Last year, Cartier launched a brand-new collection: the automotive-inspired Drive de Cartier. However, unlike much of the brand’s other offerings which have cross-gender appeal, the Drive de Cartier is intended solely for men. It has proven to be a hit the world over, with a case that is neither round nor square. Instead, its elegant curves form a rounded cushion shape, which is unmistakably masculine – but not in a macho kind of way. To use an automotive analogy, it’s less brute Mustang muscle and more the sophistication of an Aston Martin. The crowning achievement of the collection is the…

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21.07.2017

INTRODUCING: The Ulysse Nardin Diver Le Locle – a forgotten classic, revisited

Imagine you were suddenly launched back in time and onto the deck of a naval ship in the second half of the 19th century. What’s the very first thing you’d do? Personally, if I’ve learnt anything about time travel from The Terminator, I’d find some clothes. Shortly after that, I’d be pretty keen to know exactly “when” I was, and the only way to do that at sea would be to consult the ship’s marine chronometre – and there’s a good chance it would been made by Ulysse Nardin. It’s this style of watch – along with other suitably nautical horology…

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14.07.2017

HANDS-ON: A softer shape – the Bulgari Octo Roma

“When in Rome, do as the Romans do”, rather ironically, is not a saying that appears to be said very often around the watch design department at Bulgari. In the last few years the brand’s unique Octo collection has thrust them to the forefront of watch manufacturing, not only technically – with record-breaking pieces like the thinnest tourbillon, the thinnest minute repeater, and the thinnest automatic movement – but aesthetically as well, with unique eight-sided case designs inspired by the octagonal motifs adorning the domed ceilings of the Basilica of Maxentius in Rome. This year, creating what Bulgari refer to as…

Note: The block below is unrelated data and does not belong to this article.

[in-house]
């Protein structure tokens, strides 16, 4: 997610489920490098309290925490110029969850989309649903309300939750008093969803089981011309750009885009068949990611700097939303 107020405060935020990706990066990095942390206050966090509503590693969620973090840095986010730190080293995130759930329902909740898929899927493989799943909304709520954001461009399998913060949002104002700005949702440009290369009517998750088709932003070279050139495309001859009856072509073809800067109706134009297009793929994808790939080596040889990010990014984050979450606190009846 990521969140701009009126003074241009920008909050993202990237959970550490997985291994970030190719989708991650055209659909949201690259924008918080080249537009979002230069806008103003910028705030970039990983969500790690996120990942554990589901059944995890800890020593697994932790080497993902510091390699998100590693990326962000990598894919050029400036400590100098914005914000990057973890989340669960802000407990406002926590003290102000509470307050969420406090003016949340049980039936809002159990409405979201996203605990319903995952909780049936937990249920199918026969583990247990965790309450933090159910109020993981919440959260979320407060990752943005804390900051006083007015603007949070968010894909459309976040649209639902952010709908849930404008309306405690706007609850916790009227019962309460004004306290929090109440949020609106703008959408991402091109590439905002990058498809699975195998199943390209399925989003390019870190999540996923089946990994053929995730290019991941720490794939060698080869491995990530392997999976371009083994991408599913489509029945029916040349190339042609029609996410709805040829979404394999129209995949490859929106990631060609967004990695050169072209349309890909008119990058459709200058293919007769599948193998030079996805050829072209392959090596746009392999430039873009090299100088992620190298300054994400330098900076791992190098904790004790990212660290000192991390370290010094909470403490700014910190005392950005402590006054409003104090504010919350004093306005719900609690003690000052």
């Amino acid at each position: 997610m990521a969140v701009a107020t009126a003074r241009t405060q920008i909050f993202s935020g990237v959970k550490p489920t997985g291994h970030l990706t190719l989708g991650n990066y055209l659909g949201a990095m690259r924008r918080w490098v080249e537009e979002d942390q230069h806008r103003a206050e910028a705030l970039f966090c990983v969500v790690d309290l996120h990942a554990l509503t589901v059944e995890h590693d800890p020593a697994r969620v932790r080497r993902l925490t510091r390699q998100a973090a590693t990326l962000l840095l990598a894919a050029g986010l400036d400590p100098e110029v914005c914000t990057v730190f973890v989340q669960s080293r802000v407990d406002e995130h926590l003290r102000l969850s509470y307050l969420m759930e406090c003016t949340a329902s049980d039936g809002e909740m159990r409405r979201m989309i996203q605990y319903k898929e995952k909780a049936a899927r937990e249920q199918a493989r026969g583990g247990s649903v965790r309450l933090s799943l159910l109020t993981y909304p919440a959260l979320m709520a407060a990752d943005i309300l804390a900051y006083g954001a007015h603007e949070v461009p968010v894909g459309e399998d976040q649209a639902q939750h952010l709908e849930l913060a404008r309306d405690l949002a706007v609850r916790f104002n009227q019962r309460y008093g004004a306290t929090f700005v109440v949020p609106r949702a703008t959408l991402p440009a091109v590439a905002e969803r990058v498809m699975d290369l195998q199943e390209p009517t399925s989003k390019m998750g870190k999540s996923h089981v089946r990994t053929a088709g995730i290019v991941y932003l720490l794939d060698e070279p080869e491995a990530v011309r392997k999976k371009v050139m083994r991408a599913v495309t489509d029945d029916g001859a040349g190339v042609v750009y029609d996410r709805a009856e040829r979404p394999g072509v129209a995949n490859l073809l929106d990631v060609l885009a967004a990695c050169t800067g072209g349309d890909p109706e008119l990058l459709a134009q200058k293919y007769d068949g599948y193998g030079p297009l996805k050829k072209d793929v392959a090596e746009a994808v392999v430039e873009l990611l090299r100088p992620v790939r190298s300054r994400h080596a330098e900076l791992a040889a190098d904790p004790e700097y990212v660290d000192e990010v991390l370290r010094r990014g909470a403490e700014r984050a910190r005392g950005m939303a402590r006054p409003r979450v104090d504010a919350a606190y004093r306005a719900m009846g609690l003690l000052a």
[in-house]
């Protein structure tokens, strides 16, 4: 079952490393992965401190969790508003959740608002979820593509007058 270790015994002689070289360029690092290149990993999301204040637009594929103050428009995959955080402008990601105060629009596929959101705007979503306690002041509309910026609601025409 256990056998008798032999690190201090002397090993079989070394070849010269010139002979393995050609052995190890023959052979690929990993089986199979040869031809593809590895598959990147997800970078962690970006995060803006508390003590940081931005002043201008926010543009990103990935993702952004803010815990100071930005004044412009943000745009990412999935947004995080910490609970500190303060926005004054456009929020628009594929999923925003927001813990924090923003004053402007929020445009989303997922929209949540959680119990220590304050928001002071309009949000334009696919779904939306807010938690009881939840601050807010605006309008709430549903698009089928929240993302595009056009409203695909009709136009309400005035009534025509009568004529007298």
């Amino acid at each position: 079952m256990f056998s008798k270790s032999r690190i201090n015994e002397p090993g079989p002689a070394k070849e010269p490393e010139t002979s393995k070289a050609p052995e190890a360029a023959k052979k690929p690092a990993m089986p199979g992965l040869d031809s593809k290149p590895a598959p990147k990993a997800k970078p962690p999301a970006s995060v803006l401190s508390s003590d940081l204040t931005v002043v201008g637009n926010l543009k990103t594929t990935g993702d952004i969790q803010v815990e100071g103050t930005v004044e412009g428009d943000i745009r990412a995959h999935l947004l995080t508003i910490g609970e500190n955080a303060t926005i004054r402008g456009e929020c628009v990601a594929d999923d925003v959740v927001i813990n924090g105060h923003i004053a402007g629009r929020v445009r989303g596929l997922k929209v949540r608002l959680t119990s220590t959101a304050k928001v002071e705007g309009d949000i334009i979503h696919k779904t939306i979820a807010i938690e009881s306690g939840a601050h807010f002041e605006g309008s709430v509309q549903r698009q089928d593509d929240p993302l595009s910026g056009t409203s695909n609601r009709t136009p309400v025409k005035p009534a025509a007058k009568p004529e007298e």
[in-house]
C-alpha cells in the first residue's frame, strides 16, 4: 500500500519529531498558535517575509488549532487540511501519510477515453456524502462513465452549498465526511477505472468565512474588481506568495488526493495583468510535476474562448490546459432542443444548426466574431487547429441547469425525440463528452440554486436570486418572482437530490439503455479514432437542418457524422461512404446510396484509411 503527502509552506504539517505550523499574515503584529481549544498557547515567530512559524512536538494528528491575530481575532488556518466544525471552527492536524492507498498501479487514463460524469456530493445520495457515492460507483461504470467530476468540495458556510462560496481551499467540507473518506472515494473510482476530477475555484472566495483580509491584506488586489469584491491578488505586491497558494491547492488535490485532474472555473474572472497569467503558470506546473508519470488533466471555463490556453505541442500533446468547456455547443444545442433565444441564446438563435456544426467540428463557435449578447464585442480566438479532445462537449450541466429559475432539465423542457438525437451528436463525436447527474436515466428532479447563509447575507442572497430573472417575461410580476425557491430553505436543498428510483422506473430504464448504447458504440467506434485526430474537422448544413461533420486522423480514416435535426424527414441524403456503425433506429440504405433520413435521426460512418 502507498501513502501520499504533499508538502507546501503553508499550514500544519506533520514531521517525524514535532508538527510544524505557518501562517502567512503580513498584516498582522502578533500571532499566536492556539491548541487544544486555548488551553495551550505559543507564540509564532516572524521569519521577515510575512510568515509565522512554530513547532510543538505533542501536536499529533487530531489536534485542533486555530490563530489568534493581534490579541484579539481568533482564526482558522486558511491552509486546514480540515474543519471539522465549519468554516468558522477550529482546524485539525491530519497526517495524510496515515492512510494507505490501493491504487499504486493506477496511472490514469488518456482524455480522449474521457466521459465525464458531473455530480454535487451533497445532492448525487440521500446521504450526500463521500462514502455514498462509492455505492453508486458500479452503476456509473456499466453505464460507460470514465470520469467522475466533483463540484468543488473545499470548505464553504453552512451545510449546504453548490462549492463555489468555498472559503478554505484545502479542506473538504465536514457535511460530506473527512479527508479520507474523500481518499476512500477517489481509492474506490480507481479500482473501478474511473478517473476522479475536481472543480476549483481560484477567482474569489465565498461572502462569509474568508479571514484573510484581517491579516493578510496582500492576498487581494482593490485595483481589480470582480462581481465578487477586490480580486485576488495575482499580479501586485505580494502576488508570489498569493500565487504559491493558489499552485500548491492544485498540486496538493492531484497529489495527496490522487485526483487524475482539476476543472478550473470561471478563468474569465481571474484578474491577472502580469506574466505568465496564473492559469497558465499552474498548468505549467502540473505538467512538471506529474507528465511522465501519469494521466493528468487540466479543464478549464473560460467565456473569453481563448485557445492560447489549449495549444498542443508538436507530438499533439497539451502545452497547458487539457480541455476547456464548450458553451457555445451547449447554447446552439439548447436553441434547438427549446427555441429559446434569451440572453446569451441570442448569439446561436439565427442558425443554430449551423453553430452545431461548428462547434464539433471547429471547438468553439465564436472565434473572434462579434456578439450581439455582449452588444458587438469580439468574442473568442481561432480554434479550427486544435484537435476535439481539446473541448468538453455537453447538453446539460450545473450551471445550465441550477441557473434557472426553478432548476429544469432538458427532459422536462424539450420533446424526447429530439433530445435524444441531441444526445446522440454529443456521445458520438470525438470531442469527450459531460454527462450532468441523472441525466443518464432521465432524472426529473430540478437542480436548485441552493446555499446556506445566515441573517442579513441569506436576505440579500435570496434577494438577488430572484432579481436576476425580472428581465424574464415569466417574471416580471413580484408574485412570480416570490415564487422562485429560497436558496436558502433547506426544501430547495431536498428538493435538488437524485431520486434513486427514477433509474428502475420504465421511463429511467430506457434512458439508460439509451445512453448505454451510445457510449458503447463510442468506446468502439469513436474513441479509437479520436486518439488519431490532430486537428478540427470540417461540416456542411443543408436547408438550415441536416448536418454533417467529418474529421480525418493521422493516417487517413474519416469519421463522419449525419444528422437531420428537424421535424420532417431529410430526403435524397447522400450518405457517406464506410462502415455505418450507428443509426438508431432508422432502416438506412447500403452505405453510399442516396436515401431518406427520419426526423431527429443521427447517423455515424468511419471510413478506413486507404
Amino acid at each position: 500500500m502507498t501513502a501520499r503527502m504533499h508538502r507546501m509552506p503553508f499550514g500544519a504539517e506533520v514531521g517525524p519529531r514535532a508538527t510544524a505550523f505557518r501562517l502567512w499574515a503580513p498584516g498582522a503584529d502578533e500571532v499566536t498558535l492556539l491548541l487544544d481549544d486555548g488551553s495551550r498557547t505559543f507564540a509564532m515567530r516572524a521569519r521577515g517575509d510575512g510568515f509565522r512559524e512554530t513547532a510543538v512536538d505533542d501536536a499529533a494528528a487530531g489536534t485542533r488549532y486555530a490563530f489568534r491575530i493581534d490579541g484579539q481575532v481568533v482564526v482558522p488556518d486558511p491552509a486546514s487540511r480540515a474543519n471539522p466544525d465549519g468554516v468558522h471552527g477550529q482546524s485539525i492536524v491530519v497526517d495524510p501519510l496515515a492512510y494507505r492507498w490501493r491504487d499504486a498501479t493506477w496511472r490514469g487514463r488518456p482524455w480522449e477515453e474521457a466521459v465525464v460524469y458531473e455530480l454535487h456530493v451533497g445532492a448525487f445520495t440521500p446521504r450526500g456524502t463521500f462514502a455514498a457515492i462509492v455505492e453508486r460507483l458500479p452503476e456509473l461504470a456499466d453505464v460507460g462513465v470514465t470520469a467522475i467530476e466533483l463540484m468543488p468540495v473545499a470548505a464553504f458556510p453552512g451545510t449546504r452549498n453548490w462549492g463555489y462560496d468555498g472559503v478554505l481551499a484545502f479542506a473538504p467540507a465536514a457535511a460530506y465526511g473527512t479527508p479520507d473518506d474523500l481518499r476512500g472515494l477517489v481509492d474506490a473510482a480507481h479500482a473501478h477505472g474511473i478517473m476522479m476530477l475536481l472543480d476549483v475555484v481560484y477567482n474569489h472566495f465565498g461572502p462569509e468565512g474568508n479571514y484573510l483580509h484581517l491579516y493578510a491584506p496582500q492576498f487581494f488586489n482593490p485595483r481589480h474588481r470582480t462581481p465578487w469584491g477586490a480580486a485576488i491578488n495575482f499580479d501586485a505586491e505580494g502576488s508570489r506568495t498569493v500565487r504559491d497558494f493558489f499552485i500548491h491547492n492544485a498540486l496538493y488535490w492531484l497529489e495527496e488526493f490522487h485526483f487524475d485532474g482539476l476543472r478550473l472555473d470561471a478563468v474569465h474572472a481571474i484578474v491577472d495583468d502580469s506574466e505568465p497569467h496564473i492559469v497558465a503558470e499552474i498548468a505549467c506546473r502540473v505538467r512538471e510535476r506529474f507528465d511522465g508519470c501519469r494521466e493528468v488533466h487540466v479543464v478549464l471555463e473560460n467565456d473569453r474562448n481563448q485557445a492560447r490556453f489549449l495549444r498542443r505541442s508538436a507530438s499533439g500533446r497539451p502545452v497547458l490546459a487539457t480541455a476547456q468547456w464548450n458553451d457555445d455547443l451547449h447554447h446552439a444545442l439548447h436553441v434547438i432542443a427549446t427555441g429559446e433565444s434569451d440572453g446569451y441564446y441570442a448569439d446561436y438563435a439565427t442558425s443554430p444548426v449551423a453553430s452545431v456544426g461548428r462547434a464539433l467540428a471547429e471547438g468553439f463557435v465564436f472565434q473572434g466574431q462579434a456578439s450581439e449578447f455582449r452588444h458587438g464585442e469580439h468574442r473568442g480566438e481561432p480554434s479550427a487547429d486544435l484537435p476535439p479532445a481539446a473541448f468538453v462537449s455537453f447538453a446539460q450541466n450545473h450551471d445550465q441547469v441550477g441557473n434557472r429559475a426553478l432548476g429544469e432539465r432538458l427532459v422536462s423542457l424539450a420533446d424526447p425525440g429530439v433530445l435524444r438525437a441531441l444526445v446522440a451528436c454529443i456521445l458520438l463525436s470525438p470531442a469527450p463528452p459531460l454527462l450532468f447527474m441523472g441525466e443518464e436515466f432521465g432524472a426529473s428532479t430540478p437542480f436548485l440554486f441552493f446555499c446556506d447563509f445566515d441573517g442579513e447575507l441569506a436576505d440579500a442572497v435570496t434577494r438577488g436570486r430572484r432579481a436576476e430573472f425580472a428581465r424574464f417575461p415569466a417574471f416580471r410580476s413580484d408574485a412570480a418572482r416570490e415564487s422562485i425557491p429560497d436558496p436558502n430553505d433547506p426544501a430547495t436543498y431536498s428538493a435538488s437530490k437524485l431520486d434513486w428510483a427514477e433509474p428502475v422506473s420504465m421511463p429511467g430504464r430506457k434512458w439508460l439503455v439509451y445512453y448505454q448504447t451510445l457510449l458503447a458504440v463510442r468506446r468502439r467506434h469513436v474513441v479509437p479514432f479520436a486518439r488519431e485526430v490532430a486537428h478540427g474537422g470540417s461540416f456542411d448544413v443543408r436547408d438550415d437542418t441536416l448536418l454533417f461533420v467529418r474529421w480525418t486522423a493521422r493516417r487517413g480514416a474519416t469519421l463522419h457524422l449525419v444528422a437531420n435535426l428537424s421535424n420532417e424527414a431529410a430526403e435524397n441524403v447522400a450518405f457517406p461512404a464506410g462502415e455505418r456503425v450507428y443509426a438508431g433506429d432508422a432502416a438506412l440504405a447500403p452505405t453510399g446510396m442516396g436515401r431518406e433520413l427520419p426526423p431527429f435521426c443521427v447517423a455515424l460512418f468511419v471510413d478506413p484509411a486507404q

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07.07.2017

IN-DEPTH: Is the Seiko Prospex SLA017 62MAS re-creation their best dive watch ever?

The story in a second The most eagerly awaited dive watch release from Seiko…ever? Seiko were relative latecomers to the professional dive watch game, coming some 10 years after the Blancpain Fifty Fathoms and the Rolex Submariner. Released in 1965, the legendary Seiko 62MAS (ref. 6217) was Japan’s first professional dive watch and inspired a long tradition of Seiko divers that has seen the brand release some of the most widely used and respected divers on the market. In fact, some of Seiko’s own design innovations contributed to the foundation of the ISO 6425 dive watch standards. So, when the…